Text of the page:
There were more remixes beyond this, and the ones contained within the album. Many years later, the US version of the album, dubbed The Great Pretender, would be reissued in the UK, and bring with it powerful reworkings of The Great Pretender and My Love Is Dangerous which offered fine takes on the gems within Mercury’s back catalogue. The following year, yet another remix would find itself sitting atop the UK singles charts, as No More Brother’s take on Living On My Own put the original version’s paltry showing at #50 back in 1985 to shame.
As the years go by, and Mercury’s musical endeavours outside of Queen are given fresh light via a new record label and even a full orchestral reworking of his superlative Barcelona project, it’s easy to forget the impact The Freddie Mercury Album had on the British public, and on those who were too young to remember the songs the first time around.
To this young fan, the songs contained on these two sides of vinyl were committed to memory, recorded to both sides of a C90 to play on his walkman, and sung at the top of his voice whenever the opportunity arose. And unsurprisingly, Mr Bad Guy became an instant favourite. Stripped of its faux orchestra, but supplemented with fat percussion and riff-tastic guitar work, the track was everything I anticipated and then some. Yet its lyrics confused and fascinated me. Did Freddie really see himself as a villain? Was he really a villain?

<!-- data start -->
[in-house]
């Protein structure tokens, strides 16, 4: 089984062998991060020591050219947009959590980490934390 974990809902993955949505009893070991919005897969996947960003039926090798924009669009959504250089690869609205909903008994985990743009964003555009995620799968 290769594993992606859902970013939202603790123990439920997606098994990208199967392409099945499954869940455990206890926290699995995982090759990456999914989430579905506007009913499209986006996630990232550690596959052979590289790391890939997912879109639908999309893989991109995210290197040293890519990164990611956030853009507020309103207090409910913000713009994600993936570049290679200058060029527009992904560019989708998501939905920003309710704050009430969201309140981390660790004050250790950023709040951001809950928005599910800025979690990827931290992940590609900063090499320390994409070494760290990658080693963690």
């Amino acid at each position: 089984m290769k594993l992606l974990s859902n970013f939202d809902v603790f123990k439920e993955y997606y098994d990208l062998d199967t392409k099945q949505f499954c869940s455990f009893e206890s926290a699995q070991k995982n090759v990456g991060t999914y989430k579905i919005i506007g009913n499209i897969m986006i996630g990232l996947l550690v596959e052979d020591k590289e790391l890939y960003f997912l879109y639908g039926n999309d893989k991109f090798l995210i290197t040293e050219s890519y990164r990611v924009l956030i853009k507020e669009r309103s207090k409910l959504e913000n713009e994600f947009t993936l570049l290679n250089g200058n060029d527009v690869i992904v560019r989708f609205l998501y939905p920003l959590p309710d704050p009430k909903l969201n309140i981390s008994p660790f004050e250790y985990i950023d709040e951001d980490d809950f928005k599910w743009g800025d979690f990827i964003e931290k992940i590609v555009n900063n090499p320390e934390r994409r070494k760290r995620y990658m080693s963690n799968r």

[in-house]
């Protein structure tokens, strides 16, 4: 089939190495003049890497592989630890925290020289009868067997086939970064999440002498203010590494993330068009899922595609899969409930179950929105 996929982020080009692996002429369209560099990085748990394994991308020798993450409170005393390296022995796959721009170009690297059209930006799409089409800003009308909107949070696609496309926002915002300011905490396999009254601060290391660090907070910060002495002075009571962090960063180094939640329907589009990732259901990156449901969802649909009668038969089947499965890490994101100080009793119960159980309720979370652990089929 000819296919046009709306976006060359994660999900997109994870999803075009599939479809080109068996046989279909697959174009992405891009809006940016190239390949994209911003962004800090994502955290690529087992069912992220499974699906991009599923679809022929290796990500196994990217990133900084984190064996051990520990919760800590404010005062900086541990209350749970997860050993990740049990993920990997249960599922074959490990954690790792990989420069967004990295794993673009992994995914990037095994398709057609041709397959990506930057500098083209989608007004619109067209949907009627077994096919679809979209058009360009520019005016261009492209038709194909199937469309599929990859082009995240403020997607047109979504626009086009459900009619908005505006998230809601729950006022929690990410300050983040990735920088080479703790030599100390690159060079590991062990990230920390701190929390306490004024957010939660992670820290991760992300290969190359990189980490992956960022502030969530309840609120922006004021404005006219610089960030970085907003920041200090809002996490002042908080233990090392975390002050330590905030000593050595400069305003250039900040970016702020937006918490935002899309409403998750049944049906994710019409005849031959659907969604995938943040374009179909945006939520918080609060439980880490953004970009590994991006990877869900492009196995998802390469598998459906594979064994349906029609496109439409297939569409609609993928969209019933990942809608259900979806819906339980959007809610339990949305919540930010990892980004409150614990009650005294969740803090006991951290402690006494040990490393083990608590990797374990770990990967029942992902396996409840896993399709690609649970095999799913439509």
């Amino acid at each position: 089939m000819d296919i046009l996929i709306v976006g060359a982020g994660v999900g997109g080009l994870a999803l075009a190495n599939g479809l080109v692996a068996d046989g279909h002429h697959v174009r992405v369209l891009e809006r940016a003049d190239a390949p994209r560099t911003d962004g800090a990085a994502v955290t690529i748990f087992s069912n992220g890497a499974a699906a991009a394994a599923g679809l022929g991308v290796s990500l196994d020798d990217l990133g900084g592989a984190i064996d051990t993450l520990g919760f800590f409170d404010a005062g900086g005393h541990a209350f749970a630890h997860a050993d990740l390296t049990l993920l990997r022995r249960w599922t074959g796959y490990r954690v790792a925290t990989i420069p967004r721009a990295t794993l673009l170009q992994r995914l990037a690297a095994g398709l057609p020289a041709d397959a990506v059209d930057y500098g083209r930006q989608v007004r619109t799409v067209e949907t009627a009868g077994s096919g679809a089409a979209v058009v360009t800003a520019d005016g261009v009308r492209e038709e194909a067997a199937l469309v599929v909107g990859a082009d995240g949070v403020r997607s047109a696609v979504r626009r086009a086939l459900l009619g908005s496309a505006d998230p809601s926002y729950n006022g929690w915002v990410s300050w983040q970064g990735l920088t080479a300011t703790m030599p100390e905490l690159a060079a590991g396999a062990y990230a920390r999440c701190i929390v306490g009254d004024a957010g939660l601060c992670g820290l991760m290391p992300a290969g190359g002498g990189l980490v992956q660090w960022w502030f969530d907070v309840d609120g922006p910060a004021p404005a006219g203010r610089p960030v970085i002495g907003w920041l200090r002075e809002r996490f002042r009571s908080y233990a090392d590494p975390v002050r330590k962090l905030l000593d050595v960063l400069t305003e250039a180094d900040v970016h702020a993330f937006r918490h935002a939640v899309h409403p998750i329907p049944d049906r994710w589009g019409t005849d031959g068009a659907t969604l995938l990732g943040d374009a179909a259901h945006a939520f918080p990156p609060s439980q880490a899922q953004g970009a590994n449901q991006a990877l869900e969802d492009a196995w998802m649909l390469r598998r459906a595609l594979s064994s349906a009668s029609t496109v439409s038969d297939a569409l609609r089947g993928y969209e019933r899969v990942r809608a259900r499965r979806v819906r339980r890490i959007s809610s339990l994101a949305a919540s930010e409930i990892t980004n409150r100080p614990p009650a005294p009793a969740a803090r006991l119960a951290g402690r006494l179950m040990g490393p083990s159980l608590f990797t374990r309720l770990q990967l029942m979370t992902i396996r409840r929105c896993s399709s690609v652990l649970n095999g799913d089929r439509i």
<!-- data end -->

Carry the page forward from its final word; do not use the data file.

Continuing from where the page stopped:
That was certainly how some wanted to see him, but a voice that beautiful, unlike anything I had heard before (or ever since), couldn’t possibly belong to someone bad. As I matured, and learnt more and more about the man who shaped my musical landscape, I learnt Freddie Mercury was many things, but a bad guy he certainly was not.
Nor was The Freddie Mercury Album the crime against his music which many fans seemed to think, and perhaps continue to believe. There have been better retrospectives of his back catalogue in the last fifteen years or so, and no doubt there will be many more to come. Yet in 1992, this record was exactly what Joe Public needed to fall in love with his solo work at long last. Whilst it may no longer be a regular spinner on most people’s turntables, cd players or, more accurately these days, iPods - it remains a near perfect time capsule of that strange period when we couldn’t quite believe he was gone, and welcomed an excuse to pretend dear ol’ Fred was still around. Long may he be.